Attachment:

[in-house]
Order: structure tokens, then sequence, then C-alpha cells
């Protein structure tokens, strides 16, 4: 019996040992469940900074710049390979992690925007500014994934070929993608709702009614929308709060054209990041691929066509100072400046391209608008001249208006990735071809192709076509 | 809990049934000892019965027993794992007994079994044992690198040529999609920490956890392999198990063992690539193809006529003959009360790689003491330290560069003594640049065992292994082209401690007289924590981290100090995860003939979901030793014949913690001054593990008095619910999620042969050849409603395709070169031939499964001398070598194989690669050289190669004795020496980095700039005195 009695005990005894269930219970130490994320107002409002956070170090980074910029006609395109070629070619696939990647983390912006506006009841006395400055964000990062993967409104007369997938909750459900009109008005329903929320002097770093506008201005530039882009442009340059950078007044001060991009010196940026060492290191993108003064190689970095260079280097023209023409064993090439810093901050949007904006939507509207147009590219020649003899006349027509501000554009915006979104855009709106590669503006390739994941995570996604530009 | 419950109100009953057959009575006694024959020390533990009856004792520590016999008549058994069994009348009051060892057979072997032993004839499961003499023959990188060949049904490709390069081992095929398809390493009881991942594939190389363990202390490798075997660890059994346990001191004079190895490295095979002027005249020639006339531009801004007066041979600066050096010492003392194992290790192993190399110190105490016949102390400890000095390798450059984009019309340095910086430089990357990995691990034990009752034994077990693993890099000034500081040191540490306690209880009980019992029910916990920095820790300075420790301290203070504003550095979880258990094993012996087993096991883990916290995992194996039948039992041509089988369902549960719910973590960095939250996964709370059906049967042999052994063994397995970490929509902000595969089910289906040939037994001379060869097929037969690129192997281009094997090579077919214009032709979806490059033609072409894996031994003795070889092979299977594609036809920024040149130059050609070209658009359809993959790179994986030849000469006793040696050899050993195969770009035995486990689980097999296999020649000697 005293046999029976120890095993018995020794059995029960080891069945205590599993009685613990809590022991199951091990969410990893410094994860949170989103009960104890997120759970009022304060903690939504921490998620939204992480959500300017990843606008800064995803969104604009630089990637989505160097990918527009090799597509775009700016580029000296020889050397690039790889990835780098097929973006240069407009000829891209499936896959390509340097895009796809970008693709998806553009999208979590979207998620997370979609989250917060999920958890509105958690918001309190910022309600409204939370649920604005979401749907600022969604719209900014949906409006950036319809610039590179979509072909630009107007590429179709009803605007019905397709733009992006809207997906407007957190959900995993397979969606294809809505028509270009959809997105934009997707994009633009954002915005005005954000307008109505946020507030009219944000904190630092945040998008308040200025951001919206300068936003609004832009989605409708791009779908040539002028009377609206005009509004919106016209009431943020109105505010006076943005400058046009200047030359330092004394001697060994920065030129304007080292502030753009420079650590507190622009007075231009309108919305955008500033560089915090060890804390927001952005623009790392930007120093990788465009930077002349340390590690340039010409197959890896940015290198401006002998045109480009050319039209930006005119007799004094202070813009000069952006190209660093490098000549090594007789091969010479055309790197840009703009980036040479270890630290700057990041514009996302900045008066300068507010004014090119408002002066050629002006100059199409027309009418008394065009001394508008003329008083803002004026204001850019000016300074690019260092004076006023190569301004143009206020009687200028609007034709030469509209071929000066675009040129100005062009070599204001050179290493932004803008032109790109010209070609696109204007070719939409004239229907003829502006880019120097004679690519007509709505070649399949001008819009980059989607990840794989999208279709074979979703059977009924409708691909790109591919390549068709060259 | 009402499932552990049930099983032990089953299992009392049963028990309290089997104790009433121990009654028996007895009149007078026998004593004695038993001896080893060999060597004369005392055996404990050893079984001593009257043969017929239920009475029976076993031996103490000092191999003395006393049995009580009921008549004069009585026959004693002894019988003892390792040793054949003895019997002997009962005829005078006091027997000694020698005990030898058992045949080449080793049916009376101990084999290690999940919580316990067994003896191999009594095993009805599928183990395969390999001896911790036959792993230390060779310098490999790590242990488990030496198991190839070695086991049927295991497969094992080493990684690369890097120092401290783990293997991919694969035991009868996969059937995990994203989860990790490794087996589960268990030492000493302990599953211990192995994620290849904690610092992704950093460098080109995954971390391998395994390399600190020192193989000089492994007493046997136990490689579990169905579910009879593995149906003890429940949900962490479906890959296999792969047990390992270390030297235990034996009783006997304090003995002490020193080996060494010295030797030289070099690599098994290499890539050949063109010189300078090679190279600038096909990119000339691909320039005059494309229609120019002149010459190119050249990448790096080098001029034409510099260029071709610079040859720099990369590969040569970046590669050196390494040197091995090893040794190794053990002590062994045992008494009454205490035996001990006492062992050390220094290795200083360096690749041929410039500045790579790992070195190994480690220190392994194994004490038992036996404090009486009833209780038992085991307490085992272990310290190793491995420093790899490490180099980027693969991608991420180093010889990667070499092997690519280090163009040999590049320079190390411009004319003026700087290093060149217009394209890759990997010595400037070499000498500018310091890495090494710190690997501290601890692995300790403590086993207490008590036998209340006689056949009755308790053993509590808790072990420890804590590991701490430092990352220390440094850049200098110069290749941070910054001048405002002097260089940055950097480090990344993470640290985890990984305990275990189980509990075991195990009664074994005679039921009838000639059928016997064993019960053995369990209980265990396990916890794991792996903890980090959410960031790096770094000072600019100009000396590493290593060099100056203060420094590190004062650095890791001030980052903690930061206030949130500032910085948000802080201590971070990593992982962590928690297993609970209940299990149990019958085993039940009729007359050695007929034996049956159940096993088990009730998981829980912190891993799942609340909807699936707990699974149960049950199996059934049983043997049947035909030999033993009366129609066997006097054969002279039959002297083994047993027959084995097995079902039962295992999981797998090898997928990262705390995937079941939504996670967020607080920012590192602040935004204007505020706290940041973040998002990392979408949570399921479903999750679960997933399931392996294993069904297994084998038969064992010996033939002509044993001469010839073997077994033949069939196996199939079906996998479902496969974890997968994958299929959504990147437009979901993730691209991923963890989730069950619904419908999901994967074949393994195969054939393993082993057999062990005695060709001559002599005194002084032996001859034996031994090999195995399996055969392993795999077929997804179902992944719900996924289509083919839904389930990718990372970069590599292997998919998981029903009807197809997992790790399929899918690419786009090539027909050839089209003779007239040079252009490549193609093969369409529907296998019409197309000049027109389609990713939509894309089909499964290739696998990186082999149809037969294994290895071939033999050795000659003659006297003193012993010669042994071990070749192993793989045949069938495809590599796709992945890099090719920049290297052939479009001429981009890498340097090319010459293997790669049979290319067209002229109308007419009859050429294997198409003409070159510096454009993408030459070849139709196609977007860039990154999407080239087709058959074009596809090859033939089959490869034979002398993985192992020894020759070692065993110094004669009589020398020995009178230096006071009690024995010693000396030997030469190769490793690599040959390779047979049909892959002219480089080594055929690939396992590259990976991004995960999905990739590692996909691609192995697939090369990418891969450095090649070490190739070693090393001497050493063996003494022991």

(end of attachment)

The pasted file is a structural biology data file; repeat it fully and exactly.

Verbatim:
[in-house]
Order: structure tokens, then sequence, then C-alpha cells
């Protein structure tokens, strides 16, 4: 019996040992469940900074710049390979992690925007500014994934070929993608709702009614929308709060054209990041691929066509100072400046391209608008001249208006990735071809192709076509 | 809990049934000892019965027993794992007994079994044992690198040529999609920490956890392999198990063992690539193809006529003959009360790689003491330290560069003594640049065992292994082209401690007289924590981290100090995860003939979901030793014949913690001054593990008095619910999620042969050849409603395709070169031939499964001398070598194989690669050289190669004795020496980095700039005195 009695005990005894269930219970130490994320107002409002956070170090980074910029006609395109070629070619696939990647983390912006506006009841006395400055964000990062993967409104007369997938909750459900009109008005329903929320002097770093506008201005530039882009442009340059950078007044001060991009010196940026060492290191993108003064190689970095260079280097023209023409064993090439810093901050949007904006939507509207147009590219020649003899006349027509501000554009915006979104855009709106590669503006390739994941995570996604530009 | 419950109100009953057959009575006694024959020390533990009856004792520590016999008549058994069994009348009051060892057979072997032993004839499961003499023959990188060949049904490709390069081992095929398809390493009881991942594939190389363990202390490798075997660890059994346990001191004079190895490295095979002027005249020639006339531009801004007066041979600066050096010492003392194992290790192993190399110190105490016949102390400890000095390798450059984009019309340095910086430089990357990995691990034990009752034994077990693993890099000034500081040191540490306690209880009980019992029910916990920095820790300075420790301290203070504003550095979880258990094993012996087993096991883990916290995992194996039948039992041509089988369902549960719910973590960095939250996964709370059906049967042999052994063994397995970490929509902000595969089910289906040939037994001379060869097929037969690129192997281009094997090579077919214009032709979806490059033609072409894996031994003795070889092979299977594609036809920024040149130059050609070209658009359809993959790179994986030849000469006793040696050899050993195969770009035995486990689980097999296999020649000697 005293046999029976120890095993018995020794059995029960080891069945205590599993009685613990809590022991199951091990969410990893410094994860949170989103009960104890997120759970009022304060903690939504921490998620939204992480959500300017990843606008800064995803969104604009630089990637989505160097990918527009090799597509775009700016580029000296020889050397690039790889990835780098097929973006240069407009000829891209499936896959390509340097895009796809970008693709998806553009999208979590979207998620997370979609989250917060999920958890509105958690918001309190910022309600409204939370649920604005979401749907600022969604719209900014949906409006950036319809610039590179979509072909630009107007590429179709009803605007019905397709733009992006809207997906407007957190959900995993397979969606294809809505028509270009959809997105934009997707994009633009954002915005005005954000307008109505946020507030009219944000904190630092945040998008308040200025951001919206300068936003609004832009989605409708791009779908040539002028009377609206005009509004919106016209009431943020109105505010006076943005400058046009200047030359330092004394001697060994920065030129304007080292502030753009420079650590507190622009007075231009309108919305955008500033560089915090060890804390927001952005623009790392930007120093990788465009930077002349340390590690340039010409197959890896940015290198401006002998045109480009050319039209930006005119007799004094202070813009000069952006190209660093490098000549090594007789091969010479055309790197840009703009980036040479270890630290700057990041514009996302900045008066300068507010004014090119408002002066050629002006100059199409027309009418008394065009001394508008003329008083803002004026204001850019000016300074690019260092004076006023190569301004143009206020009687200028609007034709030469509209071929000066675009040129100005062009070599204001050179290493932004803008032109790109010209070609696109204007070719939409004239229907003829502006880019120097004679690519007509709505070649399949001008819009980059989607990840794989999208279709074979979703059977009924409708691909790109591919390549068709060259 | 009402499932552990049930099983032990089953299992009392049963028990309290089997104790009433121990009654028996007895009149007078026998004593004695038993001896080893060999060597004369005392055996404990050893079984001593009257043969017929239920009475029976076993031996103490000092191999003395006393049995009580009921008549004069009585026959004693002894019988003892390792040793054949003895019997002997009962005829005078006091027997000694020698005990030898058992045949080449080793049916009376101990084999290690999940919580316990067994003896191999009594095993009805599928183990395969390999001896911790036959792993230390060779310098490999790590242990488990030496198991190839070695086991049927295991497969094992080493990684690369890097120092401290783990293997991919694969035991009868996969059937995990994203989860990790490794087996589960268990030492000493302990599953211990192995994620290849904690610092992704950093460098080109995954971390391998395994390399600190020192193989000089492994007493046997136990490689579990169905579910009879593995149906003890429940949900962490479906890959296999792969047990390992270390030297235990034996009783006997304090003995002490020193080996060494010295030797030289070099690599098994290499890539050949063109010189300078090679190279600038096909990119000339691909320039005059494309229609120019002149010459190119050249990448790096080098001029034409510099260029071709610079040859720099990369590969040569970046590669050196390494040197091995090893040794190794053990002590062994045992008494009454205490035996001990006492062992050390220094290795200083360096690749041929410039500045790579790992070195190994480690220190392994194994004490038992036996404090009486009833209780038992085991307490085992272990310290190793491995420093790899490490180099980027693969991608991420180093010889990667070499092997690519280090163009040999590049320079190390411009004319003026700087290093060149217009394209890759990997010595400037070499000498500018310091890495090494710190690997501290601890692995300790403590086993207490008590036998209340006689056949009755308790053993509590808790072990420890804590590991701490430092990352220390440094850049200098110069290749941070910054001048405002002097260089940055950097480090990344993470640290985890990984305990275990189980509990075991195990009664074994005679039921009838000639059928016997064993019960053995369990209980265990396990916890794991792996903890980090959410960031790096770094000072600019100009000396590493290593060099100056203060420094590190004062650095890791001030980052903690930061206030949130500032910085948000802080201590971070990593992982962590928690297993609970209940299990149990019958085993039940009729007359050695007929034996049956159940096993088990009730998981829980912190891993799942609340909807699936707990699974149960049950199996059934049983043997049947035909030999033993009366129609066997006097054969002279039959002297083994047993027959084995097995079902039962295992999981797998090898997928990262705390995937079941939504996670967020607080920012590192602040935004204007505020706290940041973040998002990392979408949570399921479903999750679960997933399931392996294993069904297994084998038969064992010996033939002509044993001469010839073997077994033949069939196996199939079906996998479902496969974890997968994958299929959504990147437009979901993730691209991923963890989730069950619904419908999901994967074949393994195969054939393993082993057999062990005695060709001559002599005194002084032996001859034996031994090999195995399996055969392993795999077929997804179902992944719900996924289509083919839904389930990718990372970069590599292997998919998981029903009807197809997992790790399929899918690419786009090539027909050839089209003779007239040079252009490549193609093969369409529907296998019409197309000049027109389609990713939509894309089909499964290739696998990186082999149809037969294994290895071939033999050795000659003659006297003193012993010669042994071990070749192993793989045949069938495809590599796709992945890099090719920049290297052939479009001429981009890498340097090319010459293997790669049979290319067209002229109308007419009859050429294997198409003409070159510096454009993408030459070849139709196609977007860039990154999407080239087709058959074009596809090859033939089959490869034979002398993985192992020894020759070692065993110094004669009589020398020995009178230096006071009690024995010693000396030997030469190769490793690599040959390779047979049909892959002219480089080594055929690939396992590259990976991004995960999905990739590692996909691609192995697939090369990418891969450095090649070490190739070693090393001497050493063996003494022991």